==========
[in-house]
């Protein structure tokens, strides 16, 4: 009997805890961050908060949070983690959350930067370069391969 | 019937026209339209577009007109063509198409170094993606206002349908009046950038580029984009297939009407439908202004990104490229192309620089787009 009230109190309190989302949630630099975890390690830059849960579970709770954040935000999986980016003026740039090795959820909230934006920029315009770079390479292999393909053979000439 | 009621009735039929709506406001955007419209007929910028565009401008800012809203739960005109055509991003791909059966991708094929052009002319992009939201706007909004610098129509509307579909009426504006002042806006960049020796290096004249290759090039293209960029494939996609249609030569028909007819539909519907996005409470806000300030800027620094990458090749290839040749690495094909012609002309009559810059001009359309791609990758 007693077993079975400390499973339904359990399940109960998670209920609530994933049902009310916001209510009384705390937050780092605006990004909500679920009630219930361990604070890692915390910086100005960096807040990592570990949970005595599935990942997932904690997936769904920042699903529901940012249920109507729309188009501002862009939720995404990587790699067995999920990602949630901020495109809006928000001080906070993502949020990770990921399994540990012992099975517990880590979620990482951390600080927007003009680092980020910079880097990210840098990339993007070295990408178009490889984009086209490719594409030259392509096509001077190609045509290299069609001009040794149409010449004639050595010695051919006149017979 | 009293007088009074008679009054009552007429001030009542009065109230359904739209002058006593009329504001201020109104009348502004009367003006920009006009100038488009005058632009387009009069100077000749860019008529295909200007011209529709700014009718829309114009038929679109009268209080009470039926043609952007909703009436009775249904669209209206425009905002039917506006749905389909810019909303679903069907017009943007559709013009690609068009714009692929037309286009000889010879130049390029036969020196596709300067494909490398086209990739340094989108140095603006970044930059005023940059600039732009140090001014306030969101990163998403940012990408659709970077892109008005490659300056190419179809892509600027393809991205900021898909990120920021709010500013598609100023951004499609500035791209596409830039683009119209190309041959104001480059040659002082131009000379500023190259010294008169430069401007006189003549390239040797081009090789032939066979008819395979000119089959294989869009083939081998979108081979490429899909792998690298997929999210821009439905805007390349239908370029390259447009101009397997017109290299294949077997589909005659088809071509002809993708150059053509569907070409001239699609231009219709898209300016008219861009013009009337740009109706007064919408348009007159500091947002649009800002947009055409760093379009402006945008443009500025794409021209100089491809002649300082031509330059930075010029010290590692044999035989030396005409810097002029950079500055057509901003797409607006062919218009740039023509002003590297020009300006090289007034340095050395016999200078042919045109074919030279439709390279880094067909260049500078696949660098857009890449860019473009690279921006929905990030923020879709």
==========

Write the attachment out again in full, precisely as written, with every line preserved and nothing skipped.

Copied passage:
[in-house]
């Protein structure tokens, strides 16, 4: 009997805890961050908060949070983690959350930067370069391969 | 019937026209339209577009007109063509198409170094993606206002349908009046950038580029984009297939009407439908202004990104490229192309620089787009 009230109190309190989302949630630099975890390690830059849960579970709770954040935000999986980016003026740039090795959820909230934006920029315009770079390479292999393909053979000439 | 009621009735039929709506406001955007419209007929910028565009401008800012809203739960005109055509991003791909059966991708094929052009002319992009939201706007909004610098129509509307579909009426504006002042806006960049020796290096004249290759090039293209960029494939996609249609030569028909007819539909519907996005409470806000300030800027620094990458090749290839040749690495094909012609002309009559810059001009359309791609990758 007693077993079975400390499973339904359990399940109960998670209920609530994933049902009310916001209510009384705390937050780092605006990004909500679920009630219930361990604070890692915390910086100005960096807040990592570990949970005595599935990942997932904690997936769904920042699903529901940012249920109507729309188009501002862009939720995404990587790699067995999920990602949630901020495109809006928000001080906070993502949020990770990921399994540990012992099975517990880590979620990482951390600080927007003009680092980020910079880097990210840098990339993007070295990408178009490889984009086209490719594409030259392509096509001077190609045509290299069609001009040794149409010449004639050595010695051919006149017979 | 009293007088009074008679009054009552007429001030009542009065109230359904739209002058006593009329504001201020109104009348502004009367003006920009006009100038488009005058632009387009009069100077000749860019008529295909200007011209529709700014009718829309114009038929679109009268209080009470039926043609952007909703009436009775249904669209209206425009905002039917506006749905389909810019909303679903069907017009943007559709013009690609068009714009692929037309286009000889010879130049390029036969020196596709300067494909490398086209990739340094989108140095603006970044930059005023940059600039732009140090001014306030969101990163998403940012990408659709970077892109008005490659300056190419179809892509600027393809991205900021898909990120920021709010500013598609100023951004499609500035791209596409830039683009119209190309041959104001480059040659002082131009000379500023190259010294008169430069401007006189003549390239040797081009090789032939066979008819395979000119089959294989869009083939081998979108081979490429899909792998690298997929999210821009439905805007390349239908370029390259447009101009397997017109290299294949077997589909005659088809071509002809993708150059053509569907070409001239699609231009219709898209300016008219861009013009009337740009109706007064919408348009007159500091947002649009800002947009055409760093379009402006945008443009500025794409021209100089491809002649300082031509330059930075010029010290590692044999035989030396005409810097002029950079500055057509901003797409607006062919218009740039023509002003590297020009300006090289007034340095050395016999200078042919045109074919030279439709390279880094067909260049500078696949660098857009890449860019473009690279921006929905990030923020879709």